Profit sharing

economic-dictionary

The distribution of profits is the process by which a company proceeds to distribute the profits produced throughout the year with the performance of its activity. In certain countries, this distribution is established by law.

Profit sharing, therefore, is nothing more than profit sharing. This distribution is made through a payment, made by the company, to the employees. A payment that, incidentally, must be in accordance with the earnings obtained throughout the year, as well as what is agreed in the corresponding legislation. In other words, very similar to the distribution of dividends, it is the delivery of a percentage of the profits to the workers, in order to distribute the profits.

These deliveries, in certain countries, are considered mandatory by law.

The percentage varies depending on the earnings, the agreement and the legislation.

Characteristics of profit sharing

If a company must carry out profit sharing, we must know the following characteristics:

  • The winnings to distribute are divided as follows. Workers are paid, proportionally, a payment adapted to the days in which they have performed their duties. While, at the same time, a proportional and equitable payment is delivered to all.
  • The worker must have worked at least 60 days to qualify for said payment.
  • In Mexico, for example, new companies should not make profit sharing, so they can use it for reinvestment.
  • Likewise, in Mexico, too, those temporary or casual workers are excluded from profit sharing.
  • To receive such payment, workers must be up-to-date with Social Security.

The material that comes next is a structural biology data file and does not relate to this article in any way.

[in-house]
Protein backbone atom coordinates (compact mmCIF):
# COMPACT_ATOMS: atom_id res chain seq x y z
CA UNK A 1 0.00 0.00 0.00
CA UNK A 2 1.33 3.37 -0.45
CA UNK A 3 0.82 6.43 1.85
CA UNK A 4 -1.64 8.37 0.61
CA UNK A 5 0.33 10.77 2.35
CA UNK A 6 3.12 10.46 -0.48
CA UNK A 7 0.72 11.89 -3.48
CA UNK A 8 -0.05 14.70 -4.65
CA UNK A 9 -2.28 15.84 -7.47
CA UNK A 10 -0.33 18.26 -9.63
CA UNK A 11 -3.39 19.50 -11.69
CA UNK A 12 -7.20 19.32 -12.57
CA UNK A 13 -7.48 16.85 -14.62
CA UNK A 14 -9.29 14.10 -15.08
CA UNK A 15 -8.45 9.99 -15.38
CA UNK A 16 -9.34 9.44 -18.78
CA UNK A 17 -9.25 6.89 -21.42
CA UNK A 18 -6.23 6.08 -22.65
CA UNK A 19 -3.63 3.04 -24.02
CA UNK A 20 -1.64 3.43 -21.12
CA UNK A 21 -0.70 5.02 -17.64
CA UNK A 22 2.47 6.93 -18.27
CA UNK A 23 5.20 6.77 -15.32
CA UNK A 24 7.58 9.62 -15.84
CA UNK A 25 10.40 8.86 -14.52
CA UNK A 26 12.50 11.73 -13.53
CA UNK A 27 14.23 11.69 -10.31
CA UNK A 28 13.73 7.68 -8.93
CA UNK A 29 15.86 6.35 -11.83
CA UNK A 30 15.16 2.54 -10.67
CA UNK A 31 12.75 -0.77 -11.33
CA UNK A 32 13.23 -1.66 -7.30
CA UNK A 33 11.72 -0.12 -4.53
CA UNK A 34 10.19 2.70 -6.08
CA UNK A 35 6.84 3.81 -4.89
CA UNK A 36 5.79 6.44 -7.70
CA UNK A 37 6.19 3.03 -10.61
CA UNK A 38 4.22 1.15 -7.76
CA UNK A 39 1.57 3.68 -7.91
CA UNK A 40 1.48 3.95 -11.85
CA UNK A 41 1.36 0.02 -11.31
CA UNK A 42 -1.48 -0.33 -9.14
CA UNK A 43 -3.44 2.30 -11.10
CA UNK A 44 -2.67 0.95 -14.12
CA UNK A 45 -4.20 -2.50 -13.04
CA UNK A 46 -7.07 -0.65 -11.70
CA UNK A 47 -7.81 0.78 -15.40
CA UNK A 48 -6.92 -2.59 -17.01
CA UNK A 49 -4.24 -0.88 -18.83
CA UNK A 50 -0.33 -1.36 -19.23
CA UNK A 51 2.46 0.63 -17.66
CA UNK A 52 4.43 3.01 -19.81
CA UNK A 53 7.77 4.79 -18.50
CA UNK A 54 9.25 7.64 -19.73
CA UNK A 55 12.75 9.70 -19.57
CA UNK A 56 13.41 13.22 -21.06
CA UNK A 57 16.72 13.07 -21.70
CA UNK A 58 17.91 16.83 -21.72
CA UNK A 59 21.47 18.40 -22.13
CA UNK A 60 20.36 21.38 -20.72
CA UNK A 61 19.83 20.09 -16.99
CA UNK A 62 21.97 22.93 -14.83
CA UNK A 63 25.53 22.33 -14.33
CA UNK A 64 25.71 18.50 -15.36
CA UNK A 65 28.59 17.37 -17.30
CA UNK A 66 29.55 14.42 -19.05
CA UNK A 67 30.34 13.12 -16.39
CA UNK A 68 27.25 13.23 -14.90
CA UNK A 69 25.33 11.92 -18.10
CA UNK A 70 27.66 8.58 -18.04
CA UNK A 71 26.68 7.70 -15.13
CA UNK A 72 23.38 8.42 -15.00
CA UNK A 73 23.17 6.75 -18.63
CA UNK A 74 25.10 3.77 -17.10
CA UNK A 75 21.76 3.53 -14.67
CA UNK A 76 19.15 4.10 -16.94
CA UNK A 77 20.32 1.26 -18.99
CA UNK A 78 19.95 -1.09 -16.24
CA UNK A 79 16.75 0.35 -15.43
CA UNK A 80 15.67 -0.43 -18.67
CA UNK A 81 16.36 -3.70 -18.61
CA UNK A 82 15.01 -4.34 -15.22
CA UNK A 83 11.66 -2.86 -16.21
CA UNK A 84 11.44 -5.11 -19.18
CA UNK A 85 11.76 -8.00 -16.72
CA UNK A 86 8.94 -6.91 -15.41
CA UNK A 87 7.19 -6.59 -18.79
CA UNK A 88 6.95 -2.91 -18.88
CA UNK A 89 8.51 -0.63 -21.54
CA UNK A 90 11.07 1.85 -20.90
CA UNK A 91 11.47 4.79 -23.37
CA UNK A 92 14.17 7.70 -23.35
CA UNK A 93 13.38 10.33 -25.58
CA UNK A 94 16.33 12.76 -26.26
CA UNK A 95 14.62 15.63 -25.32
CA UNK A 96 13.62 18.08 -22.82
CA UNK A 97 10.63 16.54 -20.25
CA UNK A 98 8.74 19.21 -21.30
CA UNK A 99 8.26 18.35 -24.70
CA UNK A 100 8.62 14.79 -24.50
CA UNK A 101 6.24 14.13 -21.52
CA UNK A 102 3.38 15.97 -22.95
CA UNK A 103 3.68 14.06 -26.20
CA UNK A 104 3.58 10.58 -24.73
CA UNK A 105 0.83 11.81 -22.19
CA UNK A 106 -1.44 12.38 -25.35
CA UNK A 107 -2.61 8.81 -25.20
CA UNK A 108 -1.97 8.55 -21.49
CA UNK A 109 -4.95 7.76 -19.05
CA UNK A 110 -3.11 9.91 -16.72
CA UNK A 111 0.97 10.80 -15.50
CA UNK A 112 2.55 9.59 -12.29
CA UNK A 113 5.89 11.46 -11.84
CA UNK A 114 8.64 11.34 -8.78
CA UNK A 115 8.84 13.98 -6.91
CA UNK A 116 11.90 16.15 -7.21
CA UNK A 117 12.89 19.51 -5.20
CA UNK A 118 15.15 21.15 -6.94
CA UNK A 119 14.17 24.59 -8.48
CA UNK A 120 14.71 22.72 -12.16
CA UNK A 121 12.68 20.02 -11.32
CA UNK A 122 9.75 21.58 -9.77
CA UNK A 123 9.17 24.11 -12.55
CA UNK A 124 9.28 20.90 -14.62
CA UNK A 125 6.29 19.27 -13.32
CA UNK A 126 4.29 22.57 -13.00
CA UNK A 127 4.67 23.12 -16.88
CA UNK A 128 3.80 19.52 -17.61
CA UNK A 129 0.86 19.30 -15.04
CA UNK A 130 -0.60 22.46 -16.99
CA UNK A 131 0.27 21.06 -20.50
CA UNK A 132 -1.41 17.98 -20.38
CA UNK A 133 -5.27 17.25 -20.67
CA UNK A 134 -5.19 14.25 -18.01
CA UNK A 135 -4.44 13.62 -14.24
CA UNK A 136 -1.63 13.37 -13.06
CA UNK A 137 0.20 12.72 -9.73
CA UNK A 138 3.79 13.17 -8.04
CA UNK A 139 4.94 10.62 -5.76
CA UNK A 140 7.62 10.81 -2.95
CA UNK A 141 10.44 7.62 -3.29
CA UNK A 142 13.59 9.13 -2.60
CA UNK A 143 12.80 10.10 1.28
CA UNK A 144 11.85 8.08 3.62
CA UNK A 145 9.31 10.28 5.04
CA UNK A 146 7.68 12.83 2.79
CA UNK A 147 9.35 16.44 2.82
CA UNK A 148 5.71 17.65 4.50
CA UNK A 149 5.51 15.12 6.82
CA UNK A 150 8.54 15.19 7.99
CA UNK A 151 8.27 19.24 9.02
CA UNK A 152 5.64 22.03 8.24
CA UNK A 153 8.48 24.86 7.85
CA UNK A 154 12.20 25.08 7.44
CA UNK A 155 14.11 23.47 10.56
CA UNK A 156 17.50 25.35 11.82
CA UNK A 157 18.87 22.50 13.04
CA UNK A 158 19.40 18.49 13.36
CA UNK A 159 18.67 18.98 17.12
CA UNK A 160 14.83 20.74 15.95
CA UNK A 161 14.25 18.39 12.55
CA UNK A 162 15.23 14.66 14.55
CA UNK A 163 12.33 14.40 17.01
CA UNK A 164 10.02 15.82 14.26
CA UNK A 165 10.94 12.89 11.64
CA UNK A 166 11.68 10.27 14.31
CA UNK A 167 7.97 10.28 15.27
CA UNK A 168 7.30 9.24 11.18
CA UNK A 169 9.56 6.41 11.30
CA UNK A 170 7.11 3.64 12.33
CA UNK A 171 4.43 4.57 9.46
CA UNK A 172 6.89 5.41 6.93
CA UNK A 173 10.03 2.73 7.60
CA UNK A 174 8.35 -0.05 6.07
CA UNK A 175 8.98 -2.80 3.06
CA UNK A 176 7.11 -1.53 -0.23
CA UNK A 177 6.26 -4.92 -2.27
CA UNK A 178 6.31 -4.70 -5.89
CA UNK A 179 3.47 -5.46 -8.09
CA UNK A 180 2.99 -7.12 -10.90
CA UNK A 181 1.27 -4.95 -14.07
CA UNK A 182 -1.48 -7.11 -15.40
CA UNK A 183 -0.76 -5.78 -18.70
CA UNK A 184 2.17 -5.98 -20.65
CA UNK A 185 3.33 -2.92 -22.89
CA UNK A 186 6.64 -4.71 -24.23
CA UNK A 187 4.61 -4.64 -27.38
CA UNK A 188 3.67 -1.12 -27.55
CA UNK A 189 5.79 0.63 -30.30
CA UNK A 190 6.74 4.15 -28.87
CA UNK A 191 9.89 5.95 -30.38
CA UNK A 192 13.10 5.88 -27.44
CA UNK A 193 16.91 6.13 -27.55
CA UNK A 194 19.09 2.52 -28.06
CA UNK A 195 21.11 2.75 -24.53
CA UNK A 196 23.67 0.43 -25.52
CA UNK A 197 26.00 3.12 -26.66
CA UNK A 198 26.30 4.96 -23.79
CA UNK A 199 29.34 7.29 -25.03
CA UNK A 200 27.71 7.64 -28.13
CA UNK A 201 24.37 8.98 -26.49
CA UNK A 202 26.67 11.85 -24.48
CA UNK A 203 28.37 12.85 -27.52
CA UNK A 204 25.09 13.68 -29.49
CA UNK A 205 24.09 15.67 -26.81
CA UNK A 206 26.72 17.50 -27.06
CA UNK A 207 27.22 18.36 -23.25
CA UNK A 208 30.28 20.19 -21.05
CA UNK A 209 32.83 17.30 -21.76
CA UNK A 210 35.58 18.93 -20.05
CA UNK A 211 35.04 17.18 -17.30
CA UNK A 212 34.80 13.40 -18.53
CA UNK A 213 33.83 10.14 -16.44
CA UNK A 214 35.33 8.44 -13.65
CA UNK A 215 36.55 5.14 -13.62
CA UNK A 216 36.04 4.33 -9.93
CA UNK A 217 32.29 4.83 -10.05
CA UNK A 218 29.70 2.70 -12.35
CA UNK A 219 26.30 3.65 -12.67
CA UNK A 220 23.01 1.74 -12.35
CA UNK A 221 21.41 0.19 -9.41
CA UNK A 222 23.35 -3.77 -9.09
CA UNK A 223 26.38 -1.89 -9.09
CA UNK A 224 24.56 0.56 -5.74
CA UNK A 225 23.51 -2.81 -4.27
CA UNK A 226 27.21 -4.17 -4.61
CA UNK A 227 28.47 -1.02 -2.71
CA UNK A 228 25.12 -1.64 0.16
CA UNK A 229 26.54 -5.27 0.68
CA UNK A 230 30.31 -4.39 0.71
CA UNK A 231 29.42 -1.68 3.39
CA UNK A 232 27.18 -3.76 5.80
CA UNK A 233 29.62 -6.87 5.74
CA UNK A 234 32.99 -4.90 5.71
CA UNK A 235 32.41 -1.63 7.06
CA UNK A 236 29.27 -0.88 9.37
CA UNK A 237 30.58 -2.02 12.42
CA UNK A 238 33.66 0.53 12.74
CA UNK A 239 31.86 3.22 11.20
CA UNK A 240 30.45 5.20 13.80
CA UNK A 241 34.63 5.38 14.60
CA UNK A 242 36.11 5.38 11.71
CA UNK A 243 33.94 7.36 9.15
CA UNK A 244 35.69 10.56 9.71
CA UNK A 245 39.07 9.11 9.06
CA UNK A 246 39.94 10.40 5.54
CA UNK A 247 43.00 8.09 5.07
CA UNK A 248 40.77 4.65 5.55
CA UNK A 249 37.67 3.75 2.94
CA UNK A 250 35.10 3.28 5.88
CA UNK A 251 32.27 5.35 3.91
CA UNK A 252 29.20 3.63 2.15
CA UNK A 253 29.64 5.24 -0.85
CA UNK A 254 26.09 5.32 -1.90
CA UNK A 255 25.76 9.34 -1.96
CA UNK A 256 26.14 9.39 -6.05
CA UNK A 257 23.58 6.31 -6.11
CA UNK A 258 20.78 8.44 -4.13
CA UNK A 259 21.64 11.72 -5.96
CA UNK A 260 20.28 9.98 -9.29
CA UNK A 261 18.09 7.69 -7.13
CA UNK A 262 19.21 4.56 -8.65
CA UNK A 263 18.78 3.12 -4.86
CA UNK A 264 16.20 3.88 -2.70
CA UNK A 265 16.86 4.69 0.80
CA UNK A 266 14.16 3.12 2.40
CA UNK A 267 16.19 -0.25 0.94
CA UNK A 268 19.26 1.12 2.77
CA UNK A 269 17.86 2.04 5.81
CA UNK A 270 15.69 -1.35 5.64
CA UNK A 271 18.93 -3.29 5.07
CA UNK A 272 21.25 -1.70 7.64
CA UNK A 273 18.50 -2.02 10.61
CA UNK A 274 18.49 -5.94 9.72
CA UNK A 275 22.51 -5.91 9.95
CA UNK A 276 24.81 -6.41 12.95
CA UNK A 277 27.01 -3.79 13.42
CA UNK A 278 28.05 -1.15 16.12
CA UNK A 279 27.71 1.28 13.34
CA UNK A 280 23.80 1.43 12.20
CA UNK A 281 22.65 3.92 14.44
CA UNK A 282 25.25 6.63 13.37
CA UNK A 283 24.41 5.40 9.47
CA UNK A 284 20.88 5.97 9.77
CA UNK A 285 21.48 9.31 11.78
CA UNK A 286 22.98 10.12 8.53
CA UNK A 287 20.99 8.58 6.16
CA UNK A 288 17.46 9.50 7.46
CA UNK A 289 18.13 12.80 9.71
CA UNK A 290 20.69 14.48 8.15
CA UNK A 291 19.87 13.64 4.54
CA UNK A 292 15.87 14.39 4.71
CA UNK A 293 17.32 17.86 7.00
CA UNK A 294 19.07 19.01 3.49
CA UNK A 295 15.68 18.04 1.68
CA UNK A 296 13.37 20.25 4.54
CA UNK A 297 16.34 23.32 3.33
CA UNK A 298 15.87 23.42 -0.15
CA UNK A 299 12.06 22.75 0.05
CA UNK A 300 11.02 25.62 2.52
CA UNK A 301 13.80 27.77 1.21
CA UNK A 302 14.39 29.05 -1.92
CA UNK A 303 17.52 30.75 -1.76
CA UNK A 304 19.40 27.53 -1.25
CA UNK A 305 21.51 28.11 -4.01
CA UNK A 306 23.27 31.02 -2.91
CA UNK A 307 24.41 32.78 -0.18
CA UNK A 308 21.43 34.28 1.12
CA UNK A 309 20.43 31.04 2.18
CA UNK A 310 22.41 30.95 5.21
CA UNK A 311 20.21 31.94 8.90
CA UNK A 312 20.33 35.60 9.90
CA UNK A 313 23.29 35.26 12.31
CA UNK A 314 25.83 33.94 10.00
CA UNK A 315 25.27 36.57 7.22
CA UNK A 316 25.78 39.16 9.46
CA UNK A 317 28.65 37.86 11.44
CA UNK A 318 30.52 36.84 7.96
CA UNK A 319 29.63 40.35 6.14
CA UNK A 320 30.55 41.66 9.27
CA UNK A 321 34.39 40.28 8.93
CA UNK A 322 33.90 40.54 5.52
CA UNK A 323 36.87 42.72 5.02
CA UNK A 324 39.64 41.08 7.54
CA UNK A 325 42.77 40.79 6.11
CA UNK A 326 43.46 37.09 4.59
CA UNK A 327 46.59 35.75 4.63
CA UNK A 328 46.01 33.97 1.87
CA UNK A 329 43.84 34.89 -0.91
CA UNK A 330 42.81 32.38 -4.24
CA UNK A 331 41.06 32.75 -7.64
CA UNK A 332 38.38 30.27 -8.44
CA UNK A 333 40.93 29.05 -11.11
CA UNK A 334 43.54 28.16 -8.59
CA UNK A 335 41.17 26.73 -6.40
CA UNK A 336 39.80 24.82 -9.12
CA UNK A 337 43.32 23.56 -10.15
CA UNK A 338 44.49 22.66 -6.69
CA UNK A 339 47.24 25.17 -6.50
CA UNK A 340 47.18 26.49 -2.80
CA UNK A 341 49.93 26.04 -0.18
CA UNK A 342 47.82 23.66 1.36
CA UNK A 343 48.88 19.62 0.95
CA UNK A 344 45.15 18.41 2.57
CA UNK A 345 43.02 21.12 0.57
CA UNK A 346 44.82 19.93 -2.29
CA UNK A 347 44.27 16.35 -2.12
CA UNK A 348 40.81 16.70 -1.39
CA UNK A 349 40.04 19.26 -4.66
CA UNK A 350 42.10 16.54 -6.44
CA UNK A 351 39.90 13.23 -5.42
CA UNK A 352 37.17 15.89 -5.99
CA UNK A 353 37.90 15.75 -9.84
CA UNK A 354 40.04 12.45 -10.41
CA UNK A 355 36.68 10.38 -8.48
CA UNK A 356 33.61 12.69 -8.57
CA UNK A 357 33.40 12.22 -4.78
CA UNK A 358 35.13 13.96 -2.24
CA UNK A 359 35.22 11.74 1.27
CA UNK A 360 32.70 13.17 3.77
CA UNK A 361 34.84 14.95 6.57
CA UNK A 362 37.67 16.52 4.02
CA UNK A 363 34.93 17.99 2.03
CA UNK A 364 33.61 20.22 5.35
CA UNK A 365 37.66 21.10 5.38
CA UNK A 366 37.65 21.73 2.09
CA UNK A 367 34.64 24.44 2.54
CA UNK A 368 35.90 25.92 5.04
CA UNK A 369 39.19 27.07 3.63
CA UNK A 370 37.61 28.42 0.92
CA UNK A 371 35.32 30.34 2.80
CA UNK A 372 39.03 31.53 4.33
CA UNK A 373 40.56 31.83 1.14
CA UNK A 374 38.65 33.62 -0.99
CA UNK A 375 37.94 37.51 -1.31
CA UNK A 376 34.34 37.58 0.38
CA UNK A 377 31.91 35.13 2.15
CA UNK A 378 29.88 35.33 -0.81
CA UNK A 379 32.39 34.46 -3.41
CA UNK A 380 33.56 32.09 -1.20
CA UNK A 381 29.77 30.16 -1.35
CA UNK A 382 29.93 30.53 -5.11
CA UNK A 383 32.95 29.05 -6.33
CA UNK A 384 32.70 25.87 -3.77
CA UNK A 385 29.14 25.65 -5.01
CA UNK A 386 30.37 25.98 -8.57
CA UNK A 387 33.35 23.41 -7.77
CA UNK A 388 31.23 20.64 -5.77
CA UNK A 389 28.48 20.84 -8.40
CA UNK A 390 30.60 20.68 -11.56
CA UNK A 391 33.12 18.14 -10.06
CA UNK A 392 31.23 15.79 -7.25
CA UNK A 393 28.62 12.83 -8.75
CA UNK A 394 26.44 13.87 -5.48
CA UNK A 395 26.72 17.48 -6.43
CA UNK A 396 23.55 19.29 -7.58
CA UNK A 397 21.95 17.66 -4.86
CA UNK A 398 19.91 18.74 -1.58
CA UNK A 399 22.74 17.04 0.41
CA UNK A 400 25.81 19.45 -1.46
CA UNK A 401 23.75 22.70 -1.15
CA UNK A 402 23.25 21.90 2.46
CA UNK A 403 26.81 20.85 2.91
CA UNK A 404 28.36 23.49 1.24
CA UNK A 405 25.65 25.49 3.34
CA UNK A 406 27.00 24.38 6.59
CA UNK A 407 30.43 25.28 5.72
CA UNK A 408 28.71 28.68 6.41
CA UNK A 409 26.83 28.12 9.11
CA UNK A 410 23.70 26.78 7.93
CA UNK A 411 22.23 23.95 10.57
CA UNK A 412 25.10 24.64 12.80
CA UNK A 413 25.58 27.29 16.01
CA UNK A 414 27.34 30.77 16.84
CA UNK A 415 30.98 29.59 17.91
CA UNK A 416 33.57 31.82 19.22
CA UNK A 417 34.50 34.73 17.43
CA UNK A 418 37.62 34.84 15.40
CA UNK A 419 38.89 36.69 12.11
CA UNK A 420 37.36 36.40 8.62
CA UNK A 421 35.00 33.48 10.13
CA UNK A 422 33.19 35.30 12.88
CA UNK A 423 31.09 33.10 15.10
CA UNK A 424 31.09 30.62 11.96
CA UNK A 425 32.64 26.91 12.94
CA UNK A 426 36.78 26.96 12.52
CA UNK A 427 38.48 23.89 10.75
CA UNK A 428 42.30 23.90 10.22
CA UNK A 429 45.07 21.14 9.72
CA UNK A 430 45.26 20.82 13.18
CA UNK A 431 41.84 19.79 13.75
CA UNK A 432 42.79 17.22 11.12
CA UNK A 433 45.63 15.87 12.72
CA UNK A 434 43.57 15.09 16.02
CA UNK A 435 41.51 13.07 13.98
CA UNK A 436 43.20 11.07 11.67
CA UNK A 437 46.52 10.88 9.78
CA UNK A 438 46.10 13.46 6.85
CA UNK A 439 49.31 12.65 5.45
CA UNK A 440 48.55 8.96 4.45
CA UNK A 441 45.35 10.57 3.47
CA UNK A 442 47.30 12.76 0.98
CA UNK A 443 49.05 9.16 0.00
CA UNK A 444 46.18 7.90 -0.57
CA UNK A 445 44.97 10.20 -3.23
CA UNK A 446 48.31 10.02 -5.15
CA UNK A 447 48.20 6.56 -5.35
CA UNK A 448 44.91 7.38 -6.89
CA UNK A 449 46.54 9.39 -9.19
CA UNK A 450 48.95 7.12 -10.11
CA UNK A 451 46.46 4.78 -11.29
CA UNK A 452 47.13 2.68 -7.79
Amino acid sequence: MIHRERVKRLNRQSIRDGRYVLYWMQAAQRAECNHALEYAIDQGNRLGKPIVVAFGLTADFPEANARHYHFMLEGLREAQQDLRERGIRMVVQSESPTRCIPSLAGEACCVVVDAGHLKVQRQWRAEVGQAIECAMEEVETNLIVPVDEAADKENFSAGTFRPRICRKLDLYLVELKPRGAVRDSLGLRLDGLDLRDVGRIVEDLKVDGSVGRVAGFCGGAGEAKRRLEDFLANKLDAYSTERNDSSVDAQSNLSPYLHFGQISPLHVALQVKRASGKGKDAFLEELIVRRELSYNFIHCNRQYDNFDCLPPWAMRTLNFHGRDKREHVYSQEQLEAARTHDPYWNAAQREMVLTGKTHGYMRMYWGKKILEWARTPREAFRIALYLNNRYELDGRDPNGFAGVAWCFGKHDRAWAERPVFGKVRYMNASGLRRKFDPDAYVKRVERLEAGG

• The payment is integrated into the salary.
  • The company must provide the workers with a copy of the tax declaration, in order to carry out a transparency exercise.

Who has to do the profit sharing?

Countries that specify it in their legislation must require companies to share profits.

However, this distribution is made based on the profits obtained. Therefore, the tax returns filed, and that determine whether a company has obtained a profit or not, determine whether the company must carry out the distribution of profits. Or, on the contrary, if you should not do so because you have recorded a negative balance in said statement.

Therefore, depending on the declarations and the profits, or losses, presented by the company, the distribution will be made or not.

How are the profits to be delivered determined?

To deliver profits, the company establishes two amounts.

On the one hand, there is an amount that is distributed based on the wages received, for the work provided. While, on the other hand, the days worked are taken into account and, based on this, the delivery is calculated.

In this way, the first delivery would be practically similar for all workers, while the second varies depending on the days worked by the employee.

Likewise, the payment of debts with the employer, the payment of alimony, as well as the payment of taxes for the benefit obtained are deducted from the delivery.

Workers Ineligible for Profits

In addition to the temporary ones, there are another series of workers who, in the same way, are not eligible for distribution.

Among these, the following should be highlighted:

  • Directors, managers and administrators.
  • Partners and shareholders.
  • Casual workers, with less than 60 days worked.
  • Workers who provide outsourced services.

Companies that should not make profit sharing

As with workers, there are exceptions that prevent a company from making profit sharing.

Among these exceptions, the following should be highlighted:

  • New, newly created companies.
  • When a new line of business is created, they are exempt for two years.
  • Public institutions with cultural, welfare or charitable purposes.
  • Institutions that, being welfare, are private.
  • Newly created mining companies.
  • In Mexico, companies with an income of less than 300,000 pesos.

Tags:  comparisons opinion USA 

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